The great Richie BenaudÃ¢â‚¬â„¢s commentary captured the mood perfectly as Geraint Jones dived low to his left to catch Michael Kasprowicz off the bowling of Steve Harmison. Edgbaston erupted and moments later, as Andrew Flintoff stooped and offered his hand to the not out batsman Brett Lee, one of SportÃ¢â‚¬â„¢s defining images was born.
England were 1-0 down after a comprehensive defeat at Lords and after a promising start to the Summer, in which the great Australian team appeared to have lost some of their invincibility, it was assumed that England would once again fold in the face of Warne, McGrath and co.
Then, on the morning of the second Test, McGrath trod on a stray cricket ball during a routine warm-up and despite being without his champion fast bowler, Ricky Ponting elected to bowl when the coin fell in his favour and the rest is history.
For the next few weeks the sporting stage was given over almost exclusively to cricket. Players barely known to the general public were suddenly household names and cricket truly permeated the popular conciseness for the first time in a generation.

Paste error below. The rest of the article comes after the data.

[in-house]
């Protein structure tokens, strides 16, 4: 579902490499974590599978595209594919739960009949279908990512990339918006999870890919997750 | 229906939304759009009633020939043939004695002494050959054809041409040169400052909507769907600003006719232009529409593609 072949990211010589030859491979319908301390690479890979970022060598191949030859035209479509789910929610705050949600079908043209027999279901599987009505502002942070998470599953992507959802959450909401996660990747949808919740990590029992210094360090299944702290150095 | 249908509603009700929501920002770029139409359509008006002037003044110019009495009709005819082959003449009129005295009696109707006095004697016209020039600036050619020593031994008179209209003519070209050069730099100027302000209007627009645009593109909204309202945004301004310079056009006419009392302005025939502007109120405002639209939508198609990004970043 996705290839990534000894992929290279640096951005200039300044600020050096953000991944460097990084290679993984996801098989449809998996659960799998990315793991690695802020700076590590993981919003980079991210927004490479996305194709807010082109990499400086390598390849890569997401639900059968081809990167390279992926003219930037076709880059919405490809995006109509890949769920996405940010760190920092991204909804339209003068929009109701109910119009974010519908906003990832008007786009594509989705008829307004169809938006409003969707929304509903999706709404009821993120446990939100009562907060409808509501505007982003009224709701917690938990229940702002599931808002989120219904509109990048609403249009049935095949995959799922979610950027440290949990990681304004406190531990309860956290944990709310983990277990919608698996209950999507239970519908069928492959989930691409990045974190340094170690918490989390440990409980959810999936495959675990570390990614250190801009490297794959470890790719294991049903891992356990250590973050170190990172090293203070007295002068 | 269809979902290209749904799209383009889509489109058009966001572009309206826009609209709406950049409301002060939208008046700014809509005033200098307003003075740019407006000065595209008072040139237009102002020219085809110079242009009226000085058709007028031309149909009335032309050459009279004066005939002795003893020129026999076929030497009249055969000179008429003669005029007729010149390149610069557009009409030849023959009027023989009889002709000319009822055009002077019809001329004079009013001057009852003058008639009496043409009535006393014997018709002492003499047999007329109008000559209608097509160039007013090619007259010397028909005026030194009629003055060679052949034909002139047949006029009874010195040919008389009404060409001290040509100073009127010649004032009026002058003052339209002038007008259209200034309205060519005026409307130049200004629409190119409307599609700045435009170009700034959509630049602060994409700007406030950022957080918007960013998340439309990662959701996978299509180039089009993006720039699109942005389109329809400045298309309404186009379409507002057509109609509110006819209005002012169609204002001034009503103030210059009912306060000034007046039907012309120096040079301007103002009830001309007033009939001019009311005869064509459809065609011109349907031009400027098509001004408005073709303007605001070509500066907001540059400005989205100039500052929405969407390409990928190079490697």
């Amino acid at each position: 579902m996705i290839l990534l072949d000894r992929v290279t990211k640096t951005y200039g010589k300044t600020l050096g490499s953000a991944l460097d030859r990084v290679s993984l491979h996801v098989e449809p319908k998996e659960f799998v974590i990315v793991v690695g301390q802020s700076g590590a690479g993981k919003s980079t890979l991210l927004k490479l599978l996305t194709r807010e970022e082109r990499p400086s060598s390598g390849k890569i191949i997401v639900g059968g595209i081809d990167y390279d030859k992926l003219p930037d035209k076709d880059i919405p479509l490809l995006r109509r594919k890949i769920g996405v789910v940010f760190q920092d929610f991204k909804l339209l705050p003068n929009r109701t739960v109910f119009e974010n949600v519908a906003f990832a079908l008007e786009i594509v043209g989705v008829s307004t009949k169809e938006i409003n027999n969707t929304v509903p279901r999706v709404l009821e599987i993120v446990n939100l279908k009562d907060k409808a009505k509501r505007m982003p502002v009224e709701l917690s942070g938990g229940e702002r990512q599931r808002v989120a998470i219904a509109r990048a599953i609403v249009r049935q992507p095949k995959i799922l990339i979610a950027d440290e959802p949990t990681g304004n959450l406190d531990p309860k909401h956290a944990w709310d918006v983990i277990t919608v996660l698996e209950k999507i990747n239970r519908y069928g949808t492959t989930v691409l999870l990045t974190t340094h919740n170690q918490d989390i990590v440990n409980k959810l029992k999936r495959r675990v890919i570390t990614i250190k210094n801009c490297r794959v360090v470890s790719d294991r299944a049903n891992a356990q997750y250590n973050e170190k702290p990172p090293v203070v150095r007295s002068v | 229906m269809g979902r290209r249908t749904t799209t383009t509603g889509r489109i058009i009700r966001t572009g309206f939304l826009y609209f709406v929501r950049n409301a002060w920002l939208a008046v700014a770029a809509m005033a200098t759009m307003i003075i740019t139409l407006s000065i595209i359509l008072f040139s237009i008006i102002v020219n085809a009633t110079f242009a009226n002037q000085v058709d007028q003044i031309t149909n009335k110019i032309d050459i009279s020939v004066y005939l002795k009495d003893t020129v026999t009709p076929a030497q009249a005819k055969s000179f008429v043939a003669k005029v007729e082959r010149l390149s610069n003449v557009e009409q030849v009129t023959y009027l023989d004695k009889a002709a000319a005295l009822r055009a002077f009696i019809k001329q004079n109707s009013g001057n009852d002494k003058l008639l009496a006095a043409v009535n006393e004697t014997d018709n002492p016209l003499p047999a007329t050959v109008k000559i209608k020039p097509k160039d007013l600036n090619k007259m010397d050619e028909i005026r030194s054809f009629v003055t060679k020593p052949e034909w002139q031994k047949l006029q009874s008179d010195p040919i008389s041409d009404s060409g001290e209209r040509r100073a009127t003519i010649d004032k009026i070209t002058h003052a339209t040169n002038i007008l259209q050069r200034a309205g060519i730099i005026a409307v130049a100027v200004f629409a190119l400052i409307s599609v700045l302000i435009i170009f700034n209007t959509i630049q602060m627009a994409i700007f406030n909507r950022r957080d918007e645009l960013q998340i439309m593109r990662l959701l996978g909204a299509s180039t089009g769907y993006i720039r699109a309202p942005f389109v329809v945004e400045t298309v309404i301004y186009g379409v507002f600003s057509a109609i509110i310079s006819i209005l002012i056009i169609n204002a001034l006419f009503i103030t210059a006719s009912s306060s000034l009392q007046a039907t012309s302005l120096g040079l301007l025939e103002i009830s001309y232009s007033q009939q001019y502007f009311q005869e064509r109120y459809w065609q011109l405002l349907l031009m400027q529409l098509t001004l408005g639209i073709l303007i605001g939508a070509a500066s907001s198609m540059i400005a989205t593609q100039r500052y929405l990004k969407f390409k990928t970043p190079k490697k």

The cricket itself also continued to astound. 20,000 were turned away on the last day at Old Trafford and by the time Kevin PietersenÃ¢â‚¬â„¢s astonishing, counter-attacking century on the final day at the Oval ensured that the Ashes were coming home, things had reached fever pitch.
The players enjoyed an open top bus parade and the now infamous trip to Downing Street the following day but cricket never did become the Ã¢â‚¬Ëœnew football.Ã¢â‚¬â„¢ Michael VaughanÃ¢â‚¬â„¢s team unravelled quickly though a combination of injury and form and were beaten 5-0 in Australia 18 months later.
MORE: The latest football news
MORE: The latest tennis news